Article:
Thursday, September 30, 2010

Back to the 'Dacks

With a forecast of heavy rains and wind from the storm working its way up the East coast, I decided to take another photo excursion to the Adirondacks yesterday before the weather knocks the leaves off the trees. Ironically the best photos I got yesterday really don't incorporate much autumn color. I got all the way to Keene Valley and ended up exploring some new (to me) views of Roaring Brook Falls. The one above is of the lower cascade and was taken from a rubble bank at the base of the falls.

Tuesday, September 28, 2010

Adirondack Autumn Color

Yesterday I went South into the mountains again in search of fall color. At the Plains of Abraham outside Lake Placid I met Carl Heilman who was running a photography workshop. He and I cross paths once in a blue moon but it has been more years than usual since we last bumped into one another. He is well known in this region for his panoramic photos of the ADKs, often from mountaintops. Check out his site (link from his name above).

I made my own panorama of the scene there yesterday. The yellow in the foreground is mustard in bloom which I presume the farmer grows for green manure. The small mountain at the far left is Mt. Jo with the McIntyre Range behind disappearing into the clouds. The notch just right of center is Indian Pass with Nye and Street Mts. to the right of that.

There is still quite a lot of green foliage so the fall color will last for a while yet. If you haven't gotten out to enjoy it (with or without your camera) you still have time to plan some 'leaf peeping'. The photo below was made next to the bridge in Santa Clara.

Friday, September 24, 2010

First Full Day of Autumn

I went in search of some autumn color today and found this on the Mountain Pond Rd. The color on the trees in the Adirondacks vary by location. Most areas are about 25-30% but a few spots are already nearing peak. I estimate that the color will explode around the middle to the end of next week. Remember that if you click on the image you will see a larger version. The color is somewhat muted above because of the blog software shrinking the image.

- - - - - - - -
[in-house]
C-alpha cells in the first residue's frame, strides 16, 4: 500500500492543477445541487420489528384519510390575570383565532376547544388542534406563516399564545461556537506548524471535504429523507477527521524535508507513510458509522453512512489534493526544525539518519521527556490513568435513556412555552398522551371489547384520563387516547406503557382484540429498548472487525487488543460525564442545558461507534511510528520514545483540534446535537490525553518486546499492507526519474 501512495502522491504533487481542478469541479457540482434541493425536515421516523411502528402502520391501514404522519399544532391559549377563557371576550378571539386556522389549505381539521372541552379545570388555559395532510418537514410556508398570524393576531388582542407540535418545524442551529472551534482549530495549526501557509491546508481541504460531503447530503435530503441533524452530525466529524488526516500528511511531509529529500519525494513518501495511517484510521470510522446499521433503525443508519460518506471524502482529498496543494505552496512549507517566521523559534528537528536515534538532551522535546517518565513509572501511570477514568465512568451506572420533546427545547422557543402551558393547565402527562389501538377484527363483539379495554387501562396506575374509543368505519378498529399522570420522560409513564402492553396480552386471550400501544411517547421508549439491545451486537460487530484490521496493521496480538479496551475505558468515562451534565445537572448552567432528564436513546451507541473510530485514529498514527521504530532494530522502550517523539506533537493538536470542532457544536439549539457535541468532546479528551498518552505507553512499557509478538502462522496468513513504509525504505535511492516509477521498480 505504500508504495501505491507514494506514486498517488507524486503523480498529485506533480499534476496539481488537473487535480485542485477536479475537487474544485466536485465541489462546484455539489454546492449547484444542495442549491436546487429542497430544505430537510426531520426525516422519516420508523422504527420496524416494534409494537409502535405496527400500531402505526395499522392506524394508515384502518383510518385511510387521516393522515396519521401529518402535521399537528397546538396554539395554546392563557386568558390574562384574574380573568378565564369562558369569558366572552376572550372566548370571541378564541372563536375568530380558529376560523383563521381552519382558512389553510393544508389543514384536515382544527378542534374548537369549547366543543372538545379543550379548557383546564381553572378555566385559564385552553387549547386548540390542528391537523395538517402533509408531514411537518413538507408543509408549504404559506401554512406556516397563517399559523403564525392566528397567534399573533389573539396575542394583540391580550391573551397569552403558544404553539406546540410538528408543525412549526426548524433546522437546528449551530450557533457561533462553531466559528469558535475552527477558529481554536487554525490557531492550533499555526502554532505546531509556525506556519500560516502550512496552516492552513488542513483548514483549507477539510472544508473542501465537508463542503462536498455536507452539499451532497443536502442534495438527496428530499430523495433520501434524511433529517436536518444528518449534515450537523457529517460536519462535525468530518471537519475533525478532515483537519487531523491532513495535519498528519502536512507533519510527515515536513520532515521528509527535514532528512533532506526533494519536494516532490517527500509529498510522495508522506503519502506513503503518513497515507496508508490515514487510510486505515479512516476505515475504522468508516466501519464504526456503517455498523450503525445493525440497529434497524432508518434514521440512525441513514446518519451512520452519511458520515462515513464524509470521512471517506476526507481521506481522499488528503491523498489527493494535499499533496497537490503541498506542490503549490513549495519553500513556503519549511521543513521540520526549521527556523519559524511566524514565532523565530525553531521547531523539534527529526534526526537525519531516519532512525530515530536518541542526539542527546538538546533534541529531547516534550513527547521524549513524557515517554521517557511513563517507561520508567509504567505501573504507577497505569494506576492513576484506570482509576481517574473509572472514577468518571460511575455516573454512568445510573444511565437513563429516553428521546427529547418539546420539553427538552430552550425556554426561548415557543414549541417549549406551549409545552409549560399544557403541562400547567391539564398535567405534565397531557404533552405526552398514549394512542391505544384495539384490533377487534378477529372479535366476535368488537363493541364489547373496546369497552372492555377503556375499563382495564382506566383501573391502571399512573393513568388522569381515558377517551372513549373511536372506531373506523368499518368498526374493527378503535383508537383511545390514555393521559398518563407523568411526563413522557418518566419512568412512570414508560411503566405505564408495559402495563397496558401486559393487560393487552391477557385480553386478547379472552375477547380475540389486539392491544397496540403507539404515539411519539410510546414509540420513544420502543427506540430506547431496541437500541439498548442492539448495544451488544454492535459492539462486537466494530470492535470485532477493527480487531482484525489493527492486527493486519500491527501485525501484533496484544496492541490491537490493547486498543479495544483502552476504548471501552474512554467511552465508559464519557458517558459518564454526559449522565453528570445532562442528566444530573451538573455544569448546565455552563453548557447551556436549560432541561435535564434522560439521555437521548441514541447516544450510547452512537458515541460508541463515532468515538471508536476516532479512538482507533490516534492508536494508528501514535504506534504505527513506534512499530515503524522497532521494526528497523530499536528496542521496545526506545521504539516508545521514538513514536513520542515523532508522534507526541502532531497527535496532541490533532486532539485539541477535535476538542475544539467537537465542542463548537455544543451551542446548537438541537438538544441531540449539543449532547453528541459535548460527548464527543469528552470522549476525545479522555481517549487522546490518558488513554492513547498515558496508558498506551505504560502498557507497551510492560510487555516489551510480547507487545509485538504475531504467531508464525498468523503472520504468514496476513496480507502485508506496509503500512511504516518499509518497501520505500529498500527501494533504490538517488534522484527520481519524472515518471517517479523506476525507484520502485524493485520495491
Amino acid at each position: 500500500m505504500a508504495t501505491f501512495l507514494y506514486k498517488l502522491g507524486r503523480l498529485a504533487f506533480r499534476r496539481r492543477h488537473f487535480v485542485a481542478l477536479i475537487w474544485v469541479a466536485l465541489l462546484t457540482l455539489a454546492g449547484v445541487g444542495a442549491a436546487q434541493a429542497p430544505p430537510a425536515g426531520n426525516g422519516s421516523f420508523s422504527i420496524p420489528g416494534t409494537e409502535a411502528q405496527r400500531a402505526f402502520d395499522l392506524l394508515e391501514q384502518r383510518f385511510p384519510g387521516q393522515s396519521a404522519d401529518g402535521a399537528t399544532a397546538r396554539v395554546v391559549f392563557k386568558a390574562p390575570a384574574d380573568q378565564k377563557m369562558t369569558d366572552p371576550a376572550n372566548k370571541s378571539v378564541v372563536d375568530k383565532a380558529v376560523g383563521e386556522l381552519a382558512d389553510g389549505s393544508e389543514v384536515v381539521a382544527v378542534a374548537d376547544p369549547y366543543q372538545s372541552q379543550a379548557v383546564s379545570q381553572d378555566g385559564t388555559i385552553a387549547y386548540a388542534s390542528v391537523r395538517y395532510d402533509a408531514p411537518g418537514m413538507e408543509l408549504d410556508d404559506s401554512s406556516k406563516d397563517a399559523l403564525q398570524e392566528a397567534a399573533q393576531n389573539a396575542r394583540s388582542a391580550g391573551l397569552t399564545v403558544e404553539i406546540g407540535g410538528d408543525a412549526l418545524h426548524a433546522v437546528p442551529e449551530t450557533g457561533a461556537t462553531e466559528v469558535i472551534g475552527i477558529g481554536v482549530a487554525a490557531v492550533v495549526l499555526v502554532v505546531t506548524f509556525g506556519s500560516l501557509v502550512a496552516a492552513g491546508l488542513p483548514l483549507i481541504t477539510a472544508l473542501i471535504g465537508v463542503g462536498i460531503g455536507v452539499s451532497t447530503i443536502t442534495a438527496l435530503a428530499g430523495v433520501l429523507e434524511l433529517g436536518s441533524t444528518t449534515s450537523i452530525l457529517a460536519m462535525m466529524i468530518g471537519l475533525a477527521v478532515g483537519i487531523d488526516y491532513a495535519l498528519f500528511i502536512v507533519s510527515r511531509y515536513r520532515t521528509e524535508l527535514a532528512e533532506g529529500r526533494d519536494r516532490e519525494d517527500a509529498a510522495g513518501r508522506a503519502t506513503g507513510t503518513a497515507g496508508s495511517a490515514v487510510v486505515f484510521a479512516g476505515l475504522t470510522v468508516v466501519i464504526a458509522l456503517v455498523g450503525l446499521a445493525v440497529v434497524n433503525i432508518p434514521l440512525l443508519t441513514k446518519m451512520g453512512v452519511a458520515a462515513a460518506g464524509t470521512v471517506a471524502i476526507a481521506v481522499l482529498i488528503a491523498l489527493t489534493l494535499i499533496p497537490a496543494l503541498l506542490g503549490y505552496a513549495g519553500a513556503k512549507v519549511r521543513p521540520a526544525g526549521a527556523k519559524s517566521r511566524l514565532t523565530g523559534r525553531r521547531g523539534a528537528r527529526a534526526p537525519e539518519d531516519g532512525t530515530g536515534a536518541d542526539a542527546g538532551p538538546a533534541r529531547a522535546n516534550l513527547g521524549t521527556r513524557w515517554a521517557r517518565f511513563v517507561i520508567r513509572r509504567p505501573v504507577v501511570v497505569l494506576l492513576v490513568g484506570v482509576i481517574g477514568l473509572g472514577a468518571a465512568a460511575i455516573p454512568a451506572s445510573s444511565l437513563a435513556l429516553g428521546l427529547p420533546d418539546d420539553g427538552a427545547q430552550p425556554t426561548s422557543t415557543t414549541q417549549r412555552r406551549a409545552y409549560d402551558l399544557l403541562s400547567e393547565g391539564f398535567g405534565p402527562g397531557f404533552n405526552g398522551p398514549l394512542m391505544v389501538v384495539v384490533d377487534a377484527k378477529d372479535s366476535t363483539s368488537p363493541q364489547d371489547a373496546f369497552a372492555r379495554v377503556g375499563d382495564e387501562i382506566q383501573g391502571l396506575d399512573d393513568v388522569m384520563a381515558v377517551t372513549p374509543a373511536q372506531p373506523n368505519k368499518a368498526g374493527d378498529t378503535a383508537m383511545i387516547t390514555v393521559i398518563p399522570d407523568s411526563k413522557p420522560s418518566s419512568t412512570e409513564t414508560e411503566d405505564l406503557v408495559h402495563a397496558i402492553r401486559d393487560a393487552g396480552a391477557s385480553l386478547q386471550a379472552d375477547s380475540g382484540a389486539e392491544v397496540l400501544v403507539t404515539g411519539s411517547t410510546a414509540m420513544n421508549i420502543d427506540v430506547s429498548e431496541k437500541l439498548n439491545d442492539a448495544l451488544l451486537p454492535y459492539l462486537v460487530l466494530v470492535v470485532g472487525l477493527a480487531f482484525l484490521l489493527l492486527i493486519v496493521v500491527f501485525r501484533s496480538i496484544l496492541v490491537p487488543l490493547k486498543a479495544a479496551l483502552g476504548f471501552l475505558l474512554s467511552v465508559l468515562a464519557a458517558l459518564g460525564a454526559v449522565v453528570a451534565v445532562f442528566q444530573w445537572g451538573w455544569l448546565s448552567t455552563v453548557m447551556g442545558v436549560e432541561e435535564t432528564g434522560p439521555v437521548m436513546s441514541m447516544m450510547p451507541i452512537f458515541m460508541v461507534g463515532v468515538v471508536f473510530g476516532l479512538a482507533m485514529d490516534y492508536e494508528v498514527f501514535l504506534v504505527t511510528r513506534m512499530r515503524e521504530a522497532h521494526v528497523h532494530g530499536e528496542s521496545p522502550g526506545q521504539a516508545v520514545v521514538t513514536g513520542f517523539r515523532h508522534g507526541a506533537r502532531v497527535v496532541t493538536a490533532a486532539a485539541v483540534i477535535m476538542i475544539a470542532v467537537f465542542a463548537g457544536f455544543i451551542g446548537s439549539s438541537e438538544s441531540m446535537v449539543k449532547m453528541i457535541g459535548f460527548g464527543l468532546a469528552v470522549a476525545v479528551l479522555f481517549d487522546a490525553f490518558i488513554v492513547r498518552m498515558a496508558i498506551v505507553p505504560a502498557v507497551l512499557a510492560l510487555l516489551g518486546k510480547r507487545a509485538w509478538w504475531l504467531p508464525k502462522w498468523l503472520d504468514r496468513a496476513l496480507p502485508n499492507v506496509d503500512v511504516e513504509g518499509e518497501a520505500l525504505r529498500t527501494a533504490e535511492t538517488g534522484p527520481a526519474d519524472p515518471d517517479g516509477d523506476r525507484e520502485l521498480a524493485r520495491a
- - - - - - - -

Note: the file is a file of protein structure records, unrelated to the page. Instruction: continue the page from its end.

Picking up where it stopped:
Wednesday, September 15, 2010

Another Mountain Pond Photo

When I posted the last photo I debated between that one and this one which was shot only a few feet from the other. Here I was looking down at the shoreline of the pond. I liked the red stems contrasting with the green leaves.

Tuesday, September 14, 2010

Early Color

I drove to Saranac Lake yesterday, just a quick trip to pick up something I'd ordered at an outfitter, and stopped by Mountain Pond on the way. Long time readers know that Mountain Pond is a frequent stop for me. It is a relatively small body of water but between the changes in season, weather and time of day it is different every time I go there. Yesterday what caught my eye was this bit of early autumn color.

Grand views are hard to come by in the Adirondacks. It consists mainly of trees and dense undergrowth with the occasional small opening through which you can see a mountain or waterfall. Move a few feet one way or the other and your view is obscured. We all like to photograph the grand views of course and all those trees and shrubs are frustrating when they get in the way but often they are worthy of attention too.

Saturday, September 11, 2010

Making a Digital Pseudo-mat

I've been lax on doing any technical posts so I decided to explain how I make the photos on this blog look like matted prints. You need to start by downloading and installing a Photoshop plugin called Extensis Photo Bevel 2.0 Solo. A quick Google search will find it and it's free. If you are working in Corel Paint Shop Pro it should work there too or in any photo editing software that is compatible with Photoshop plugins.